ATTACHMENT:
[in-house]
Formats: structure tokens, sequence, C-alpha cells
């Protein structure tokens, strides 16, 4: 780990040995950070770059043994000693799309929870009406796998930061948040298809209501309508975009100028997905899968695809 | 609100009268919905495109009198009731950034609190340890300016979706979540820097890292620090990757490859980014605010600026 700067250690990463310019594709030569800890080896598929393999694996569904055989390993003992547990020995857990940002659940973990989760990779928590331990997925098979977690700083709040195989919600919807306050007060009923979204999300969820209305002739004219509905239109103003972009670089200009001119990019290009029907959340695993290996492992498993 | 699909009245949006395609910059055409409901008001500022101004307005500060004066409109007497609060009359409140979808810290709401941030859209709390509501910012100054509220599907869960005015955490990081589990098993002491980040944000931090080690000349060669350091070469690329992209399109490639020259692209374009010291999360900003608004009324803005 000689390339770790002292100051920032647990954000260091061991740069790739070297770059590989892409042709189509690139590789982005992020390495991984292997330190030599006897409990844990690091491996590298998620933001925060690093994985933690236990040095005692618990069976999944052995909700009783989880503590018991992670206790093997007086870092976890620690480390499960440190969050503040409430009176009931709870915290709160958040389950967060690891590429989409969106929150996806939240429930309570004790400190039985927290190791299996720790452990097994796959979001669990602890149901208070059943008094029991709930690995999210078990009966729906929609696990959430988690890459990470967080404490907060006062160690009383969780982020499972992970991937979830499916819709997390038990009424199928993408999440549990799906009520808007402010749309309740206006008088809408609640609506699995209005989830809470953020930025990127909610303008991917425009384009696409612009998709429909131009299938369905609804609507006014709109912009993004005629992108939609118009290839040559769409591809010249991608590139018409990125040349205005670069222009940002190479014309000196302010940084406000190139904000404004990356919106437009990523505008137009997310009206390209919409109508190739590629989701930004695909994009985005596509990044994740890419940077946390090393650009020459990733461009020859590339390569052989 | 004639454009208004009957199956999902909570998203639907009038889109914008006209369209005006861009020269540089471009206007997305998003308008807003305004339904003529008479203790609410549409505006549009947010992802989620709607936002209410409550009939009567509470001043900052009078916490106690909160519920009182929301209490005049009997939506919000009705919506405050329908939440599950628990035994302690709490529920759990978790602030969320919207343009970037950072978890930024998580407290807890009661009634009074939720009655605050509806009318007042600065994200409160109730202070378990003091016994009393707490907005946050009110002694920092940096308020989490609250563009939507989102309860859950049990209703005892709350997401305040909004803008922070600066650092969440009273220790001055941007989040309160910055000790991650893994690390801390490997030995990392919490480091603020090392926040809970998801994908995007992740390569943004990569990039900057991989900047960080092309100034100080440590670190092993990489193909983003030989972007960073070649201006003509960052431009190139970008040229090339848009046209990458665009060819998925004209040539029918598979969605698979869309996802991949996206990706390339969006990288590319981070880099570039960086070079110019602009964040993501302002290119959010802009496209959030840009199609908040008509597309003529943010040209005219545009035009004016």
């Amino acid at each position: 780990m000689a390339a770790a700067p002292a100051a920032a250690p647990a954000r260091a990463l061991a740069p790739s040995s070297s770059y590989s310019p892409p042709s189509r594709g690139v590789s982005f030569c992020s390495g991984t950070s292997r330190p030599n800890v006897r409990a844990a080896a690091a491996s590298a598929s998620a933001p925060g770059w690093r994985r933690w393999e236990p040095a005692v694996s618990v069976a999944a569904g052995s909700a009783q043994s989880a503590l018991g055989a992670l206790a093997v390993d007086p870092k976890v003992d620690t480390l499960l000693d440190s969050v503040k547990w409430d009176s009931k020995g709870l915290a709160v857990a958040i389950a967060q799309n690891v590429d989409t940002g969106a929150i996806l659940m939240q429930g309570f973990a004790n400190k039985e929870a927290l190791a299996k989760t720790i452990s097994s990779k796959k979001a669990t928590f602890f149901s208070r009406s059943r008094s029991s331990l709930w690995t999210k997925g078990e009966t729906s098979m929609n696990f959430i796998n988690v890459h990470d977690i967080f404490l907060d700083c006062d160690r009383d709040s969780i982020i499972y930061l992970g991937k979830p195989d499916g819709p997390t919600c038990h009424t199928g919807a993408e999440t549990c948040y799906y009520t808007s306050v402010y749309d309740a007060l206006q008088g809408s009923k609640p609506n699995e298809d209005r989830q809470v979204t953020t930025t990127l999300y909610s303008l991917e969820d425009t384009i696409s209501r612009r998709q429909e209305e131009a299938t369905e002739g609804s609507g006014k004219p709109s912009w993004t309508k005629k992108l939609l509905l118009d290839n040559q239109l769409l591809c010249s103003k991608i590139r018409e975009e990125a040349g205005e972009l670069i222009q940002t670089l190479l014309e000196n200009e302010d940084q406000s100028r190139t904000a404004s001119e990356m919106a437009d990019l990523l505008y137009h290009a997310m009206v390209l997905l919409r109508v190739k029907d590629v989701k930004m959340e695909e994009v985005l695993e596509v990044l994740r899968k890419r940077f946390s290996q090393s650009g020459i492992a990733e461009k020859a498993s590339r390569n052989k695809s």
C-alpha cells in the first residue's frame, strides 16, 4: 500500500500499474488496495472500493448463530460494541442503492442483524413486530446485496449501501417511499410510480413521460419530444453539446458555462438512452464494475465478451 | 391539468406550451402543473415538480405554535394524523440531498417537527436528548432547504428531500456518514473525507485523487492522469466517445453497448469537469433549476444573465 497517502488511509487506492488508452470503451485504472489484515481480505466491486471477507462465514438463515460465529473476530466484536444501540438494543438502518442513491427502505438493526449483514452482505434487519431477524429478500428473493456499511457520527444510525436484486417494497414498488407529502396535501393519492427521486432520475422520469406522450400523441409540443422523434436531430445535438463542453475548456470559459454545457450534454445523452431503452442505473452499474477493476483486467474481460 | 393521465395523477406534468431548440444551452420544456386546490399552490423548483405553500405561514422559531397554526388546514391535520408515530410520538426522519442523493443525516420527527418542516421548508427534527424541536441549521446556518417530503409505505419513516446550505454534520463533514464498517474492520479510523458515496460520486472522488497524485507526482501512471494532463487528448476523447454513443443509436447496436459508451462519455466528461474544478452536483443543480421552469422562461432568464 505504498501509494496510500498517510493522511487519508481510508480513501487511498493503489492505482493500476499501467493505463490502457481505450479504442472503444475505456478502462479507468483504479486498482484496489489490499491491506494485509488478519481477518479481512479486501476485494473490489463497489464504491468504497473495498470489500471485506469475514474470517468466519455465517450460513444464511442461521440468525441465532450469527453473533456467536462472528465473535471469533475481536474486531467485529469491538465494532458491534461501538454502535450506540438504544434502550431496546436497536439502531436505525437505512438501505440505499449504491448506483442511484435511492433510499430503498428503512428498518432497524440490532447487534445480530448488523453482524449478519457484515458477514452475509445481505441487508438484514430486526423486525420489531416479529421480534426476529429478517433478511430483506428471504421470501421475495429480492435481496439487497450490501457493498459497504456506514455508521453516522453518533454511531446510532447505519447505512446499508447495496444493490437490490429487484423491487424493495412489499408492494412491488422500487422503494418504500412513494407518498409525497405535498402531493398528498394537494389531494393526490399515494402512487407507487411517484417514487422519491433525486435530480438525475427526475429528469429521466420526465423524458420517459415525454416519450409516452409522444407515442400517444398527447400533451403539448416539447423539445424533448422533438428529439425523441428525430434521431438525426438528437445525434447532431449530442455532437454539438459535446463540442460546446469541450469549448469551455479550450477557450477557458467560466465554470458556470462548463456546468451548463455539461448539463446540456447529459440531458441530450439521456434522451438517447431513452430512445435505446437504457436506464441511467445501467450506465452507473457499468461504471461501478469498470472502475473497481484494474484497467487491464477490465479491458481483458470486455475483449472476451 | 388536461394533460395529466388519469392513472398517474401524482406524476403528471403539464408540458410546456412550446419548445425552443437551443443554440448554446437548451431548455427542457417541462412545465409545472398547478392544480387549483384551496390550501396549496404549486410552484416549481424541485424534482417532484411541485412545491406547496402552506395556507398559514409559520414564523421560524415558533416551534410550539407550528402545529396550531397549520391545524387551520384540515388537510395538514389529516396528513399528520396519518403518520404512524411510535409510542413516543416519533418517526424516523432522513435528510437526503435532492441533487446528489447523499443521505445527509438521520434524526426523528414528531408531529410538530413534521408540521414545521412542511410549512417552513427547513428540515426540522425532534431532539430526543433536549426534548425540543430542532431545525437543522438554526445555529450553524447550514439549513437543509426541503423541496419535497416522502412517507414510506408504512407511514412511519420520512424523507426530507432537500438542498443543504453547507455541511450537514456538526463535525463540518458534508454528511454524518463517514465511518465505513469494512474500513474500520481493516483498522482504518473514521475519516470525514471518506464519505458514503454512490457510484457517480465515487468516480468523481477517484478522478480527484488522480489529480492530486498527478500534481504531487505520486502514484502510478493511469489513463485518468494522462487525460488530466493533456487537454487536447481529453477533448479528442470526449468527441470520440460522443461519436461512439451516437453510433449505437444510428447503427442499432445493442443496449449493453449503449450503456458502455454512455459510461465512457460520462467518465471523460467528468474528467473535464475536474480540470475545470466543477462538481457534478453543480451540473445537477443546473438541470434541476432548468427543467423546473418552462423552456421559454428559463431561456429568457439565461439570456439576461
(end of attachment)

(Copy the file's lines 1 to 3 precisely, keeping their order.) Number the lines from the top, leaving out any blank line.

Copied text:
[in-house]
Formats: structure tokens, sequence, C-alpha cells
């Protein structure tokens, strides 16, 4: 780990040995950070770059043994000693799309929870009406796998930061948040298809209501309508975009100028997905899968695809 | 609100009268919905495109009198009731950034609190340890300016979706979540820097890292620090990757490859980014605010600026 700067250690990463310019594709030569800890080896598929393999694996569904055989390993003992547990020995857990940002659940973990989760990779928590331990997925098979977690700083709040195989919600919807306050007060009923979204999300969820209305002739004219509905239109103003972009670089200009001119990019290009029907959340695993290996492992498993 | 699909009245949006395609910059055409409901008001500022101004307005500060004066409109007497609060009359409140979808810290709401941030859209709390509501910012100054509220599907869960005015955490990081589990098993002491980040944000931090080690000349060669350091070469690329992209399109490639020259692209374009010291999360900003608004009324803005 000689390339770790002292100051920032647990954000260091061991740069790739070297770059590989892409042709189509690139590789982005992020390495991984292997330190030599006897409990844990690091491996590298998620933001925060690093994985933690236990040095005692618990069976999944052995909700009783989880503590018991992670206790093997007086870092976890620690480390499960440190969050503040409430009176009931709870915290709160958040389950967060690891590429989409969106929150996806939240429930309570004790400190039985927290190791299996720790452990097994796959979001669990602890149901208070059943008094029991709930690995999210078990009966729906929609696990959430988690890459990470967080404490907060006062160690009383969780982020499972992970991937979830499916819709997390038990009424199928993408999440549990799906009520808007402010749309309740206006008088809408609640609506699995209005989830809470953020930025990127909610303008991917425009384009696409612009998709429909131009299938369905609804609507006014709109912009993004005629992108939609118009290839040559769409591809010249991608590139018409990125040349205005670069222009940002190479014309000196302010940084406000190139904000404004990356919106437009990523505008137009997310009206390209919409109508190739590629989701930004695909994009985005596509990044994740890419940077946390090393650009020459990733461009020859590339390569052989 | 004639454009208004009957199956999902909570998203639907009038889109914008006209369209005006861009020269540089471009206007997305998003308008807003305004339904003529008479203790609410549409505006549009947010992802989620709607936002209410409550009939009567509470001043900052009078916490106690909160519920009182929301209490005049009997939506919000009705919506405050329908939440599950628990035994302690709490529920759990978790602030969320919207343009970037950072978890930024998580407290807890009661009634009074939720009655605050509806009318007042600065994200409160109730202070378990003091016994009393707490907005946050009110002694920092940096308020989490609250563009939507989102309860859950049990209703005892709350997401305040909004803008922070600066650092969440009273220790001055941007989040309160910055000790991650893994690390801390490997030995990392919490480091603020090392926040809970998801994908995007992740390569943004990569990039900057991989900047960080092309100034100080440590670190092993990489193909983003030989972007960073070649201006003509960052431009190139970008040229090339848009046209990458665009060819998925004209040539029918598979969605698979869309996802991949996206990706390339969006990288590319981070880099570039960086070079110019602009964040993501302002290119959010802009496209959030840009199609908040008509597309003529943010040209005219545009035009004016």